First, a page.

The order issued by city engineers was formal and clear: demolish the 76-year-old Figueroa-Riverside Street Bridge by early spring, clearing the way for completion of a new bridge across the Los Angeles River.
The order came after the Los Angeles City Council granted authority to tear down the old concrete and metal truss bridge between San Fernando Road and the 5 Freeway, a connection between the communities of Elysian Valley and Cypress Park.
Now, with the $68-million replacement being built mostly with federal funds, a group of architects and activists have launched a campaign to spare the old bridge and transform it into an “elevated green space” for bicyclists and pedestrians.
“This is an opportunity to improve the quality of life here and preserve an elegant structure that played an indispensable role in the development of Los Angeles,” architect Kevin Mulcahy, a leader of the effort to save the bridge, said Friday while leaning on the bridge’s sculpted concrete railing with its incised rounded arches.
Those aligning with Mulcahy include nonprofit groups Enrich LA and Los Angeles Walks and neighborhood councils in the communities of Lincoln Heights, Cypress Park, Arroyo Seco and Elysian Valley. Their mission is to save the 170-foot stretch of the bridge that spans the river.
But Deborah Weintraub, interim city engineer in the Los Angeles Bureau of Engineering, said it is “very late” to alter course.
The final phases of building the new bridge anticipated removal of the old one, she said. Reconfiguring the final construction work would require negotiating a new construction plan with the contractor, Flatiron Construction Corp. of Firestone, Colo., adding costs of $2.5 million to $5 million.
The additional costs would probably not be funded by the federal government, she said, and “would not include the expense of designing and constructing the green space they want.”
“We admire the passion of these preservationists — they’ve put their heart and soul into this campaign,” Weintraub said. “But we’re past the point of no return on this project.”
As for waiting too long to raise objections, the activists note that the City Council’s 2006 decision to remove the old bridge was based on its structural deficiencies and a presumption that a new one would literally take its place. Years later, however, the new bridge was sited far enough upstream to allow both structures to stand independently.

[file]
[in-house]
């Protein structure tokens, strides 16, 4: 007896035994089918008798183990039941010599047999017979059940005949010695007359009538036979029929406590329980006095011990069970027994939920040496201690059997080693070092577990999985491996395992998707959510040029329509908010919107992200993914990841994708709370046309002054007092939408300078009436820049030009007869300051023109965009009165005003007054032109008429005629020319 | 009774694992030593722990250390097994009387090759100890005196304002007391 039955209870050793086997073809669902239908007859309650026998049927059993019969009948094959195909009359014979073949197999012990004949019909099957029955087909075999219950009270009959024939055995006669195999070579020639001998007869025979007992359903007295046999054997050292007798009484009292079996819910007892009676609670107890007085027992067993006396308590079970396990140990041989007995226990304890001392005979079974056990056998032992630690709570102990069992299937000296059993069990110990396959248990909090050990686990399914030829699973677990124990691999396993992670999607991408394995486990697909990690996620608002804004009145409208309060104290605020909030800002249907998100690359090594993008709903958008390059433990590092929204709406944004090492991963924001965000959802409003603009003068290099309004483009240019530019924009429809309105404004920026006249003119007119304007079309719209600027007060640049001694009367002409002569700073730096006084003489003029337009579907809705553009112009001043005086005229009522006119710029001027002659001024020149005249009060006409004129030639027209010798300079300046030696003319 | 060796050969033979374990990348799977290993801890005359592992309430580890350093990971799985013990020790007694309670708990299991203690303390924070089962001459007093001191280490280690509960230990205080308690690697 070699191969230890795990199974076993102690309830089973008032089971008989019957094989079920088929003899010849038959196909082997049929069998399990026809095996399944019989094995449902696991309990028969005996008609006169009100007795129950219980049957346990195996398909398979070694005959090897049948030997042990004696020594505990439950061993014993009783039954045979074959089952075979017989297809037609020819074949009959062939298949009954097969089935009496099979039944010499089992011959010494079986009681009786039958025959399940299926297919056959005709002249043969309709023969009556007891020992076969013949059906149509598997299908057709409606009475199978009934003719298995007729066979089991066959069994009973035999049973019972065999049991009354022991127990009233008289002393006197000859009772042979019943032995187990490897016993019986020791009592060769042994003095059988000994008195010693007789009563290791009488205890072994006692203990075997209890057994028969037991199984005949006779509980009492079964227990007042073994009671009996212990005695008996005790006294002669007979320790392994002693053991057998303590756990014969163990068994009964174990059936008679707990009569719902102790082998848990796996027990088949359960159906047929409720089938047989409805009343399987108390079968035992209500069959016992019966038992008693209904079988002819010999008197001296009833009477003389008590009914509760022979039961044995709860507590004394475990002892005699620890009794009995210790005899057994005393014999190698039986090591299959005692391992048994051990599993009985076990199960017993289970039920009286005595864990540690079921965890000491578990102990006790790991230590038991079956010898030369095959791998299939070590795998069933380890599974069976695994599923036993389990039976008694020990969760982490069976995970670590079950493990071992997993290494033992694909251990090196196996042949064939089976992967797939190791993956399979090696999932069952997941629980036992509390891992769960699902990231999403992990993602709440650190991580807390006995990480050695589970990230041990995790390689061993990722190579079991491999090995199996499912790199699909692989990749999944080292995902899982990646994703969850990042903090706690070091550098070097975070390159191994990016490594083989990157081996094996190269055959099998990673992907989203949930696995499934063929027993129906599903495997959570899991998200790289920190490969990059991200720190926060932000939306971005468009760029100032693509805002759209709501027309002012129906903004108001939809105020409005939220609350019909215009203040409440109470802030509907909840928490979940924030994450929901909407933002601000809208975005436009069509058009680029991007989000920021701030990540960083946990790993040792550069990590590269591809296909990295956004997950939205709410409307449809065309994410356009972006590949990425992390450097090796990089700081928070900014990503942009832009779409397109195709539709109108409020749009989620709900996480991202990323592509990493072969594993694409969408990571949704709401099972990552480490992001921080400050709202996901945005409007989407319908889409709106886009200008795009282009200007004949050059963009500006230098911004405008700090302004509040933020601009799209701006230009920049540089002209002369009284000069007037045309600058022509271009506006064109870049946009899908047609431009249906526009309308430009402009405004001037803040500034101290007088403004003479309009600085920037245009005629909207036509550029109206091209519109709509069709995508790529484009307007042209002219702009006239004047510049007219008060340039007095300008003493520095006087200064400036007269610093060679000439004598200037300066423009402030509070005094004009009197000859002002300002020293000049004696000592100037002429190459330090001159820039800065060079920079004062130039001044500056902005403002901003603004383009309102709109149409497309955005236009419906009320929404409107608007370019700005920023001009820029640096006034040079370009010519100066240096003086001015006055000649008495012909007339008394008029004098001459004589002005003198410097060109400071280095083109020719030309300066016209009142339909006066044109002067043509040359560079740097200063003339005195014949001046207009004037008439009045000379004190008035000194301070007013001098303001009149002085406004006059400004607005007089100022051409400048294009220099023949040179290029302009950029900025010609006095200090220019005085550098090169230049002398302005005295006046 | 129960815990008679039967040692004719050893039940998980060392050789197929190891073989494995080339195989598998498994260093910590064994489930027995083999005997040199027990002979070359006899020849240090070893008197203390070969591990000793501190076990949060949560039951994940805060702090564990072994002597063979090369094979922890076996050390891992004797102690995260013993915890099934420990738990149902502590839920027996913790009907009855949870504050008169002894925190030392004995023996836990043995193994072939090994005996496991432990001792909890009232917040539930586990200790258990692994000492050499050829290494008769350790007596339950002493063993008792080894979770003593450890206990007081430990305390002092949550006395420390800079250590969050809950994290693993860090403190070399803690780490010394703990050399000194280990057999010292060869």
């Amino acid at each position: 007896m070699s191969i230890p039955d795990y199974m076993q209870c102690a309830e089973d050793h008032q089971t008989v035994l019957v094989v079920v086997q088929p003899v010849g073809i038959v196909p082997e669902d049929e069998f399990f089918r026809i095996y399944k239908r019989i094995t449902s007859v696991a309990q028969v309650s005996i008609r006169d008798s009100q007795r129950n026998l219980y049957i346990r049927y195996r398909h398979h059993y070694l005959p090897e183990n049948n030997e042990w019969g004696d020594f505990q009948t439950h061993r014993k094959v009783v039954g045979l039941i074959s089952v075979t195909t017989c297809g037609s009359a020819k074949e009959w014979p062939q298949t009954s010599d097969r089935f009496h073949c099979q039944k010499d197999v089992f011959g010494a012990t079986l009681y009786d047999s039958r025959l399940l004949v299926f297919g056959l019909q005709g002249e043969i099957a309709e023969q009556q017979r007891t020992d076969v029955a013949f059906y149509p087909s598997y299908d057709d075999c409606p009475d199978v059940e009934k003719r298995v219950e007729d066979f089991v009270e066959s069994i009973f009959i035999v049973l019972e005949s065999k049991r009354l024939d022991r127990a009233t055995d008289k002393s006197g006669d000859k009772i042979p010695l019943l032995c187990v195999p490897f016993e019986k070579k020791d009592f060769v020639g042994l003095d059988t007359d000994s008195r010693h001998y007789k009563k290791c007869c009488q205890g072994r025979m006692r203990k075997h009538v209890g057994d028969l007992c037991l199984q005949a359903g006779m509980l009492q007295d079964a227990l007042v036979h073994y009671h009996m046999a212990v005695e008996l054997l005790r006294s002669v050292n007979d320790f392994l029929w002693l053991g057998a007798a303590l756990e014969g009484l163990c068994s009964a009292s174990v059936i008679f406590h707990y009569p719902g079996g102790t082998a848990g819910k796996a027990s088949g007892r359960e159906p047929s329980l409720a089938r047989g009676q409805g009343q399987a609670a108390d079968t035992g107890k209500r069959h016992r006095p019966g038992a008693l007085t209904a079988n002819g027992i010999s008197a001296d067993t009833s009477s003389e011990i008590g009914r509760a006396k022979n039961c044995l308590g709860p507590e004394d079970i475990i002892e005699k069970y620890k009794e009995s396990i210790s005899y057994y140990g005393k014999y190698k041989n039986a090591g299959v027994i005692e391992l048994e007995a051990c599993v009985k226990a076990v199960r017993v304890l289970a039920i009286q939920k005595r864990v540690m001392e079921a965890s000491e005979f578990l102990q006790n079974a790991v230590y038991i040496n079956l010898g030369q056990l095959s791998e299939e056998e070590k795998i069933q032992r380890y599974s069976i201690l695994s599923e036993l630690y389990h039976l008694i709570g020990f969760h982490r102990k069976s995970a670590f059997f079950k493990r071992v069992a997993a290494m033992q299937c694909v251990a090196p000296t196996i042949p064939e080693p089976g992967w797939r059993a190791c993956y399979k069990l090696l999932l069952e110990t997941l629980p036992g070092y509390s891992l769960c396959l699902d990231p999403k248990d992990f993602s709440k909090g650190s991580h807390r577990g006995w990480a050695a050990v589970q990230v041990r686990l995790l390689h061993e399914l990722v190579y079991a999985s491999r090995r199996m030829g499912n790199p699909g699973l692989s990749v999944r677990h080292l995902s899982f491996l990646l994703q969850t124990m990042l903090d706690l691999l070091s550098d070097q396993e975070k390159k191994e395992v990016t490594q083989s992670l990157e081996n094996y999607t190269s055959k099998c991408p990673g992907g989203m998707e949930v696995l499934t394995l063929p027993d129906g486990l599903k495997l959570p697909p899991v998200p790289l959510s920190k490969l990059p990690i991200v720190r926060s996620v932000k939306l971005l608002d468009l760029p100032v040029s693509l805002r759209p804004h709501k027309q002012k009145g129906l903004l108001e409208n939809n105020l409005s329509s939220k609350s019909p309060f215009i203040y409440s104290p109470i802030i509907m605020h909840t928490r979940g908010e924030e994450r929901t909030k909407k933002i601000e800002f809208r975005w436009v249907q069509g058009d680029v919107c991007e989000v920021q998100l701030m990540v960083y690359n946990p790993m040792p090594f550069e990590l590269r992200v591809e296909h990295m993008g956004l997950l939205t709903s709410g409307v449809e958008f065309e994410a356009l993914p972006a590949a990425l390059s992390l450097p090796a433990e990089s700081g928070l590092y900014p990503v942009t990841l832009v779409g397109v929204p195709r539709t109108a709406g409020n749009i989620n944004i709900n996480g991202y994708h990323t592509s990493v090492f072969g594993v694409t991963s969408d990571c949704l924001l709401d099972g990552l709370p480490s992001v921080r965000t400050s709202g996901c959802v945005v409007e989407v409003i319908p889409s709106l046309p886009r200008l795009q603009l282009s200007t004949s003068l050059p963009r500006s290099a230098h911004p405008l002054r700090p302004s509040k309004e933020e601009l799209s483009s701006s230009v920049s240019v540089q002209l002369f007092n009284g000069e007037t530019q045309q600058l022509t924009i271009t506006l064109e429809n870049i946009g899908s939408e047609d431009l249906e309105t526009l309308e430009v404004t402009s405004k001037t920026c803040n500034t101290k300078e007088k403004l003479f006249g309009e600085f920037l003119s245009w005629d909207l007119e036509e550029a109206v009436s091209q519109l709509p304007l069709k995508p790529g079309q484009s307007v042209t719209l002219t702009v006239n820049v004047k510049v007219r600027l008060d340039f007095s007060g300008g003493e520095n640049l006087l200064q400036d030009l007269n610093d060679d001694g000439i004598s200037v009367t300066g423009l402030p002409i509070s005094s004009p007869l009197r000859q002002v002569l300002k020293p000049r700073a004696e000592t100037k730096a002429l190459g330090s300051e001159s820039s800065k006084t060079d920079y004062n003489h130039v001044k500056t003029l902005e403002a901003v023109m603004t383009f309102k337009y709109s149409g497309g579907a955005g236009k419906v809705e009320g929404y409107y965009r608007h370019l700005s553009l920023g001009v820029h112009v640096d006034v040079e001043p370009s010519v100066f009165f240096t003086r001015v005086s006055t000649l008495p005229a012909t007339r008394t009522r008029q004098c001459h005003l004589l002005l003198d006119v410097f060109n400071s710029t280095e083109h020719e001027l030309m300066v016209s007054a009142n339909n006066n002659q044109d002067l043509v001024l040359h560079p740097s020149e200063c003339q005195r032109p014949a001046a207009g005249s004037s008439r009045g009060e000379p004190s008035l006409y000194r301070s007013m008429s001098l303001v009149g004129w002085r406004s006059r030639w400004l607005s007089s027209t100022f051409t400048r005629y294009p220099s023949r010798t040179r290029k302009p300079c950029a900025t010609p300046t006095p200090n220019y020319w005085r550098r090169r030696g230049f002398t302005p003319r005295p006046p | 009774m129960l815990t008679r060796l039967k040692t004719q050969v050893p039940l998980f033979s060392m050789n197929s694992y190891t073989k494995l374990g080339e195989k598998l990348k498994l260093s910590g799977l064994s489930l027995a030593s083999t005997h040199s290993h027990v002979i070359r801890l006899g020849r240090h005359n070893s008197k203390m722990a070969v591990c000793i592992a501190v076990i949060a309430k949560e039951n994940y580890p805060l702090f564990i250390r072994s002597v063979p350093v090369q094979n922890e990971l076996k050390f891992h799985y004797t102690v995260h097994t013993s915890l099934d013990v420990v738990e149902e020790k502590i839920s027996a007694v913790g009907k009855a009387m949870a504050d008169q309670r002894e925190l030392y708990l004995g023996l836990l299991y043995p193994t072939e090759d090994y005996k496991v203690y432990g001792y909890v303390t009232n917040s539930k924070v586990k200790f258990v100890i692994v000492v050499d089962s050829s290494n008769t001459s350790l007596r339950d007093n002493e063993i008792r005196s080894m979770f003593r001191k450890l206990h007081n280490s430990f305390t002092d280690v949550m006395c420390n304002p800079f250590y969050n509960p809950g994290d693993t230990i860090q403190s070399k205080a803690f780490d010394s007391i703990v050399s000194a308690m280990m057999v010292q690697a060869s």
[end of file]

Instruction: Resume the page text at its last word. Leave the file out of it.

“That’s when we decided to ask the question: why does the old bridge have to go?” said Rick Cortez, owner of RAC Design Build in Elysian Valley.
The Figueroa-Riverside Street Bridge was built in 1927 near the confluence of the Los Angeles River and the Arroyo Seco as a reinforced single-arch concrete structure featuring five pairs of decorative octagonal-shaped fluted light posts topped by lanterns.
Damage to the bridge from flooding in 1937 and subsequent landslides along adjacent Elysian Park hillsides required removal of its arch span and upper deck.
In 1939, the lower portion was retrofitted with a metal truss, signaling a return to steel bridge construction that had been all but abandoned during the city’s aggressive bridge building program at the turn of the century. The use of steel construction dominates bridge building in Los Angeles to this day.
The city designated the bridge a city historic monument in 2007, conferring a status that ordinarily preserves a structure. But in this case, the monument designation occurred one year after the City Council voted on its replacement, rendering its historic status largely symbolic.
But because of that status, the city will thoroughly document its demolition, Weintraub said.
Protecting the bridge has become a full-time effort for Cortez and Mulcahy, and their tours of the structure follow circuitous routes through dense brambles and homeless camps. On Friday, a tour ended in a well-hidden complex of subterranean galleries and arches decorated with thousands of glistening examples of graffiti art at the western end of the bridge.
Los Angeles has taken steps to preserve bridges from its earlier years, mostly those that are among the nearly two dozen gems designed in the 1920s and 1930s by Merrill Butler, who served as engineer of bridges and structures for the Bureau of Engineering for nearly 40 years.
Mulcahy acknowledges that the Figueroa-Riverside Street Bridge is not a Butler bridge, but notes: “Museums are not filled with the works of a single artist. Nor should examples of the architectural industrial history of our city.”